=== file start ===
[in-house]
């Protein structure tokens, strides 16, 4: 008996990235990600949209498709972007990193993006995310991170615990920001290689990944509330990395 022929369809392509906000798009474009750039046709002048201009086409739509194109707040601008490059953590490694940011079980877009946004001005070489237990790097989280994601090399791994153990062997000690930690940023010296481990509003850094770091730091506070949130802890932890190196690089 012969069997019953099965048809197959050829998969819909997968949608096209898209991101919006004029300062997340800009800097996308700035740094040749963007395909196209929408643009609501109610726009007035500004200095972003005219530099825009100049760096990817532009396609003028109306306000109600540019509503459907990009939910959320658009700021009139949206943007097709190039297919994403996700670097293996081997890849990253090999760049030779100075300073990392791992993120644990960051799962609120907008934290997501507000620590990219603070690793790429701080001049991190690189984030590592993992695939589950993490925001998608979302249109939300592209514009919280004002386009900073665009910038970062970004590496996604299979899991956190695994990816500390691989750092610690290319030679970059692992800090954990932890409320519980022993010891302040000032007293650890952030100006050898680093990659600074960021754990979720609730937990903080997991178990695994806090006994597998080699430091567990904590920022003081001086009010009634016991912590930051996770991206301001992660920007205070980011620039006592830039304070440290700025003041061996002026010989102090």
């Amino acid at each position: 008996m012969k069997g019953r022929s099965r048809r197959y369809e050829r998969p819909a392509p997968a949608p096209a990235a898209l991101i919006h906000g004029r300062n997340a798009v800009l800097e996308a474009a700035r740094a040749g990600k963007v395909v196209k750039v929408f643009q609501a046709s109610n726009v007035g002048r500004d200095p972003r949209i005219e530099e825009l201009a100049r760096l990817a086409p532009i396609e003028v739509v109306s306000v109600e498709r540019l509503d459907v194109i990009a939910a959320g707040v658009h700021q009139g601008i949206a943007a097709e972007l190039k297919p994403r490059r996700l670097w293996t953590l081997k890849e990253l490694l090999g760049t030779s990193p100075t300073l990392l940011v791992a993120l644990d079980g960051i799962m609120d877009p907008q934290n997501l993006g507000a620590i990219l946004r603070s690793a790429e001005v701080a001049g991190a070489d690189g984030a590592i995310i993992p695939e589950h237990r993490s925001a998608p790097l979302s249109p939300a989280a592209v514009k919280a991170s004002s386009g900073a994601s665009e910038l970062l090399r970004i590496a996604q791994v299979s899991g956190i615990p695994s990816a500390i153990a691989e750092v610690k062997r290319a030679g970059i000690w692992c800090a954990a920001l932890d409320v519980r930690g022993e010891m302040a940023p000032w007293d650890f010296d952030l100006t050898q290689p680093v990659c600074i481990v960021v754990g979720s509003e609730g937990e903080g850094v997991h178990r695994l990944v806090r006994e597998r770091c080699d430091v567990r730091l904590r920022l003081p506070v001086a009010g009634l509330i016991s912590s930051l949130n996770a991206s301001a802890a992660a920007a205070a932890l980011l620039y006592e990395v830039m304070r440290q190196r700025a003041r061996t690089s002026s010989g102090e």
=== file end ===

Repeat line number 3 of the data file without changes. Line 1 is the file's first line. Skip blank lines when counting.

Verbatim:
């Amino acid at each position: 008996m012969k069997g019953r022929s099965r048809r197959y369809e050829r998969p819909a392509p997968a949608p096209a990235a898209l991101i919006h906000g004029r300062n997340a798009v800009l800097e996308a474009a700035r740094a040749g990600k963007v395909v196209k750039v929408f643009q609501a046709s109610n726009v007035g002048r500004d200095p972003r949209i005219e530099e825009l201009a100049r760096l990817a086409p532009i396609e003028v739509v109306s306000v109600e498709r540019l509503d459907v194109i990009a939910a959320g707040v658009h700021q009139g601008i949206a943007a097709e972007l190039k297919p994403r490059r996700l670097w293996t953590l081997k890849e990253l490694l090999g760049t030779s990193p100075t300073l990392l940011v791992a993120l644990d079980g960051i799962m609120d877009p907008q934290n997501l993006g507000a620590i990219l946004r603070s690793a790429e001005v701080a001049g991190a070489d690189g984030a590592i995310i993992p695939e589950h237990r993490s925001a998608p790097l979302s249109p939300a989280a592209v514009k919280a991170s004002s386009g900073a994601s665009e910038l970062l090399r970004i590496a996604q791994v299979s899991g956190i615990p695994s990816a500390i153990a691989e750092v610690k062997r290319a030679g970059i000690w692992c800090a954990a920001l932890d409320v519980r930690g022993e010891m302040a940023p000032w007293d650890f010296d952030l100006t050898q290689p680093v990659c600074i481990v960021v754990g979720s509003e609730g937990e903080g850094v997991h178990r695994l990944v806090r006994e597998r770091c080699d430091v567990r730091l904590r920022l003081p506070v001086a009010g009634l509330i016991s912590s930051l949130n996770a991206s301001a802890a992660a920007a205070a932890l980011l620039y006592e990395v830039m304070r440290q190196r700025a003041r061996t690089s002026s010989g102090e």